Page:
Mesenchymal stromal cells (MSCs) have emerged as an interesting candidate for cellular therapy in GVHD patients. MSCs are multipotent stromal cells that are readily expandable from a bone marrow aspirate [2]. In addition to having a plethora of regenerative and immunoregulatory properties, MSCs are hypoimmunogenic, allowing transfer across human leukocyte antigen barriers, which is a prerequisite for an “off-the-shelf” cellular therapy [2].

Promising observations from the first applications of MSCs in GVHD patients and the relative complication-free procedure [3] have led to the initiation of numerous clinical trials [4]. Despite our vast knowledge of the effects of MSCs on immune cells in vitro and the data from preclinical models [2], few reports have shed light on the effects of MSCs on the patient's immune system [5]. Such knowledge is essential for the treatment of GVHD as it is an immune-mediated reaction involving T-cells [1], natural killer (NK)-cells [6], dendritic cells (DCs) [7], and monocytes [8], which could all be impacted by MSCs [2]. An improved understanding of the effects of MSCs in vivo might help us to design future clinical studies and to establish novel monitoring procedures to reproducibly assess the efficacy of MSC treatment.

Therefore, we decided to investigate alterations in the different immune compartments in patients with GVHD after treatment with third-party MSCs. These patients were compared with a cohort of control GVHD patients who received a placebo infusion.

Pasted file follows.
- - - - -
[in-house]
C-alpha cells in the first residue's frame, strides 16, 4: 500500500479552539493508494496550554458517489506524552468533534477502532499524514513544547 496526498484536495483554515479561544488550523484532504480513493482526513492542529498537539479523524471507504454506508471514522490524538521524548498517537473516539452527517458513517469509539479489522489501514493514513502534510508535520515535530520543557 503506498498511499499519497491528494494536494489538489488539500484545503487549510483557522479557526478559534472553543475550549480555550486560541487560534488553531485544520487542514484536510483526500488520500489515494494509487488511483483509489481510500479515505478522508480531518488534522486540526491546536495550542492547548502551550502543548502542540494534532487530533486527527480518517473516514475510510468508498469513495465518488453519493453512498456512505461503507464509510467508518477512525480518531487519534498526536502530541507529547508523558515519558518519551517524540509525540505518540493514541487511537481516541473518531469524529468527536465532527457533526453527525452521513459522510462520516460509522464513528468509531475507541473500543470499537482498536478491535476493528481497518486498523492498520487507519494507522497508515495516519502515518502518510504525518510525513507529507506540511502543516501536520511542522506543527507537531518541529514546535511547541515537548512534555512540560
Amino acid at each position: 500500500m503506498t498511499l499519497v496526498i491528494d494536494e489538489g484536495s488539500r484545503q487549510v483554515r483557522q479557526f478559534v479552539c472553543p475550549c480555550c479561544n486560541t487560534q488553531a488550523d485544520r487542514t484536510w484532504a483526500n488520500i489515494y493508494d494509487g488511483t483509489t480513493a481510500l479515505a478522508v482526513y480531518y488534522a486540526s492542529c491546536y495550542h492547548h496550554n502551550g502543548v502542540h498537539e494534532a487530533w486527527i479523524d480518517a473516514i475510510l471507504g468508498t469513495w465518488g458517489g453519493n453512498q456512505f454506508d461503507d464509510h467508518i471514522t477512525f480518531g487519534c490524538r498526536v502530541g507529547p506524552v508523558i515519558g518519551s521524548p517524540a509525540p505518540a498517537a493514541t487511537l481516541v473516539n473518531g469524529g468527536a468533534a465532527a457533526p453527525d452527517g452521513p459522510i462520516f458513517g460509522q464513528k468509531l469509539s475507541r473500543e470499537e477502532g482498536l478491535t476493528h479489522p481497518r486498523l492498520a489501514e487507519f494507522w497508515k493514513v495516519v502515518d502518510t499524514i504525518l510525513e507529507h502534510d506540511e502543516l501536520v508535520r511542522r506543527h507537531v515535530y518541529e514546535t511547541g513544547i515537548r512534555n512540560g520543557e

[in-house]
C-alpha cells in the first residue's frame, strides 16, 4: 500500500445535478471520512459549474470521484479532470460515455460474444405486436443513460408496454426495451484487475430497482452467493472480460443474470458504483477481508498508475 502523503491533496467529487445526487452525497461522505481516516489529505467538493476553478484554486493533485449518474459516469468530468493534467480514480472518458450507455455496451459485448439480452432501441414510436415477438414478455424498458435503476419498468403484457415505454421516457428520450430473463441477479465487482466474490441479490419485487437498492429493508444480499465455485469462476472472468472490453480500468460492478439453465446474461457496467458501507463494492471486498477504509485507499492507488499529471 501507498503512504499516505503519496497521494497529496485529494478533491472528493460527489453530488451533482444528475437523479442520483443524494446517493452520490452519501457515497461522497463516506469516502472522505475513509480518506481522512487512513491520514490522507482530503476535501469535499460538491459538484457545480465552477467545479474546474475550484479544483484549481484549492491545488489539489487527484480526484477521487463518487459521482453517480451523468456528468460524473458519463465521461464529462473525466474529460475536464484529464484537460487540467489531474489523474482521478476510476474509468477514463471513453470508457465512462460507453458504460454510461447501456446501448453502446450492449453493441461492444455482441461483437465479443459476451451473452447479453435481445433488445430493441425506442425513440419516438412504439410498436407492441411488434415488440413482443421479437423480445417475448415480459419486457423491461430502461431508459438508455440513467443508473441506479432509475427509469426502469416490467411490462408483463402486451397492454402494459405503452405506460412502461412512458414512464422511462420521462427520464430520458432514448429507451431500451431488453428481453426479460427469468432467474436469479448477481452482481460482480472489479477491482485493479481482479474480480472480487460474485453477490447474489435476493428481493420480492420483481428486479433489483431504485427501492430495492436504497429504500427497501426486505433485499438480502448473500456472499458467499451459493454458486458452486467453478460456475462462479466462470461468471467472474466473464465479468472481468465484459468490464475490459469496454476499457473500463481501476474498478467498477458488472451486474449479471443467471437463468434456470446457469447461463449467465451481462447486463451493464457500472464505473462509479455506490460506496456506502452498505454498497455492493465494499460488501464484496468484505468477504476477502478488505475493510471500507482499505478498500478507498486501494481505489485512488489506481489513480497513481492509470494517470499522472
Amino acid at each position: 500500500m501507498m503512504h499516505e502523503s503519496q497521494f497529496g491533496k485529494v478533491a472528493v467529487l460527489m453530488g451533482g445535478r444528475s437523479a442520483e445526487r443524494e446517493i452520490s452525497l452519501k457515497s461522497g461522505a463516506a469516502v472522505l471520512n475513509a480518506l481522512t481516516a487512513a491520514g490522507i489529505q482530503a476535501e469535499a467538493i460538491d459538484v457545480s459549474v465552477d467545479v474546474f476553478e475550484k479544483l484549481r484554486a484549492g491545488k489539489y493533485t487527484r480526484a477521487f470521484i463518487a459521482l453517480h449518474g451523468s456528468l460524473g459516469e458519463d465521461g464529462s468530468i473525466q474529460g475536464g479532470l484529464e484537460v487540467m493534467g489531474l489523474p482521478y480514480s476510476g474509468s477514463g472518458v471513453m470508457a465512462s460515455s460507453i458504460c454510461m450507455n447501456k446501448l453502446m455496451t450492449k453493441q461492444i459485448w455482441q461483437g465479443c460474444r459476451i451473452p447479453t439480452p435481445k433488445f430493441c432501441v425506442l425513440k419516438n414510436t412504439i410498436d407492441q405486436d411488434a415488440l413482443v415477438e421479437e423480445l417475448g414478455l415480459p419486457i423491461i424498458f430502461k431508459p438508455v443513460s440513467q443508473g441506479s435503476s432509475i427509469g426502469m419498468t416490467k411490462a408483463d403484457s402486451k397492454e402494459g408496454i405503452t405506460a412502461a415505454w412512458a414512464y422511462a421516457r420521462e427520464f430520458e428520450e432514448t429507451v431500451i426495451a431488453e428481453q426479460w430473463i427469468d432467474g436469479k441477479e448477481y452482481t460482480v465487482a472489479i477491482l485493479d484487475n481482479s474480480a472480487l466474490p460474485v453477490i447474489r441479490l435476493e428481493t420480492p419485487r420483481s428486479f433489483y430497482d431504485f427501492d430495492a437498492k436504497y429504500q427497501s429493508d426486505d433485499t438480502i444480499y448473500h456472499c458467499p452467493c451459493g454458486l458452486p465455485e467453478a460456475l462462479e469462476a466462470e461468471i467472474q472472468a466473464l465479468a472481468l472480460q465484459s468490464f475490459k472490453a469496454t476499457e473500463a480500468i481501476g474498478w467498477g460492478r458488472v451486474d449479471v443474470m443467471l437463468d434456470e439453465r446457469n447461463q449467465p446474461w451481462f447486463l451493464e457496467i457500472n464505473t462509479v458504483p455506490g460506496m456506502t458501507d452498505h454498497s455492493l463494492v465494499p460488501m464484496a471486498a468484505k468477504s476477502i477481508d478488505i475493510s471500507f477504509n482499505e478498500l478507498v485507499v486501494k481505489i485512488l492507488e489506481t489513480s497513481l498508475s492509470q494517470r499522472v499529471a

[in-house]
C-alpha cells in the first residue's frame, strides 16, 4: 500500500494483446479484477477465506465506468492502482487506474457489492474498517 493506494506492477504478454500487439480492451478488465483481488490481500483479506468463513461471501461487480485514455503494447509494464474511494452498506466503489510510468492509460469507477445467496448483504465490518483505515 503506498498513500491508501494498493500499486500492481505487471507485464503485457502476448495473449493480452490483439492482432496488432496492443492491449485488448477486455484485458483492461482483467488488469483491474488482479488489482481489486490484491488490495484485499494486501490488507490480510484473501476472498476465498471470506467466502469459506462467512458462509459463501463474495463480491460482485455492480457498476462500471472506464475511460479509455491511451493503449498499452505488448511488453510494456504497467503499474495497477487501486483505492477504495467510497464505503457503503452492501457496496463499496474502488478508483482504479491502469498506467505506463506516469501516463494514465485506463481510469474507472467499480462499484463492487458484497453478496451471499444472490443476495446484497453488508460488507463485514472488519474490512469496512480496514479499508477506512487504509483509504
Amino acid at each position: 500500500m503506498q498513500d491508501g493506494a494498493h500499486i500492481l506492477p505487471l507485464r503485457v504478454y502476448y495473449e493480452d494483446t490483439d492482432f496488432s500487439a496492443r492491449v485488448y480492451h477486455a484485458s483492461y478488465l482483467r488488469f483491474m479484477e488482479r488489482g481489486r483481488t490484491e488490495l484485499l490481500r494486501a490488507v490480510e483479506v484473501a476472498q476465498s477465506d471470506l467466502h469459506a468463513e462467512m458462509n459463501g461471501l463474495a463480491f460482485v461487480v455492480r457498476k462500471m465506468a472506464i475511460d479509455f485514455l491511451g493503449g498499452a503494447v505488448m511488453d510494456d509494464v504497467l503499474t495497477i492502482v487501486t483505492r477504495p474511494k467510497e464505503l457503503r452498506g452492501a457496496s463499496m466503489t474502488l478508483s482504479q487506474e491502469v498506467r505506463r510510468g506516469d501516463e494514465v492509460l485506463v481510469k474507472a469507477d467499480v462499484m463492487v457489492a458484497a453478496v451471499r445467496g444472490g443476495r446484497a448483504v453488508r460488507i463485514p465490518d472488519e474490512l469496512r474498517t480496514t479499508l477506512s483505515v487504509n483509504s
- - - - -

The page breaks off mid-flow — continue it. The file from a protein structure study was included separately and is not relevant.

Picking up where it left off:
Materials and Methods

Patients

The study protocol was approved by the ethics committee of Karolinska University Hospital, Stockholm, Sweden. It was performed in accordance with the declaration of Helsinki and all participants treated at the Karolinska University Hospital Huddinge (2008–2010) gave written, informed consent. We analyzed cryopreserved samples from 11 patients with steroid-refractory GVHD (n = 9) and/or hemorrhages (n = 2) who received either a single infusion of third-party MSCs (n = 6) or of placebo (n = 5). Steroid refractoriness was diagnosed if steroid treatment (≥2 mg per kg per day) led to no improvement in clinical symptoms after at least 7 days, or in the case of GVHD progression by at least one grade, within 72h. Peripheral blood samples were retrieved at day (d)+30, d+90, and d+180 after infusion of MSCs. Serum samples were collected immediately before infusion and on d+7, d+30, d+90, and d+180 after infusion. Time-point samples were retrieved relative to the date of allo-HSCT; they were not significantly different between groups (MSC treatment: 220 ± 120 days after allo-HSCT; control: 150 ± 70 days after allo-HSCT; p = .66). Patient characteristics are given in Table 1 and Table 2.

Table 1. Patients characteristics; allogeneic stem cell transplantation
Patient numberAge (years)SexDiagnosisMatchCell sourceConditioning regimen
  1. Abbreviations: AML, acute myeloid leukemia; BM, bone marrow; BU, busulfan; CLL, chronic lymphatic leukemia; CMML; chronic myelo-monocytic leukemia; CY, cyclophoshamide; DCB, double cord blood; F, female; FLU, fludarabine; M, male; MMUD, mismatched unrelated donor; MRD, matched related donor; MUD, matched unrelated donor; PBSC, peripheral blood stem cells.

165FAMLMRDPBSCFLU + BU
244MAMLMMUDDCBBU + CY
366MCMMLMRDPBSCFLU + BU
448MAMLMUDPBSCBU + CY
527MHodgkin lymphomaMRDPBSCFLU + CY
665MMyelofibrosisMUDPBSCFLU + BU
760MMyelofibrosisMUDBMFLU + BU
856MCLLMUDBMFLU + CY
951MAMLMUDPBSCBU + CY
1029FImmune deficiencyMRDBMBU + CY
1147MAMLMRDPBSCBU + CY
Table 2. Patient characteristics; immunosuppression, indications, and response
Patient numberProphylaxisIndicationGroupIS at infusionOther ISResponse/durationcGVHD
  1. Abbreviations: aGVHD, acute graft-versus-host disease; ATG: Antithymocyte globulin; Campath: Alemtuzumab; cGVHD, chronic graft-versus-host disease; CSA, cyclosporin A; ECP, extracorporeal photochemotherapy; GI, gastrointestinal; IS, immunosuppression; MSC, mesenchymal stromal cell; Mtx, methotrexate; other IS, immunosuppression before or within 90 days of MSC/placebo; pred: Prednisolon; Siro, Sirolimus; Tacro, Tacrolimus.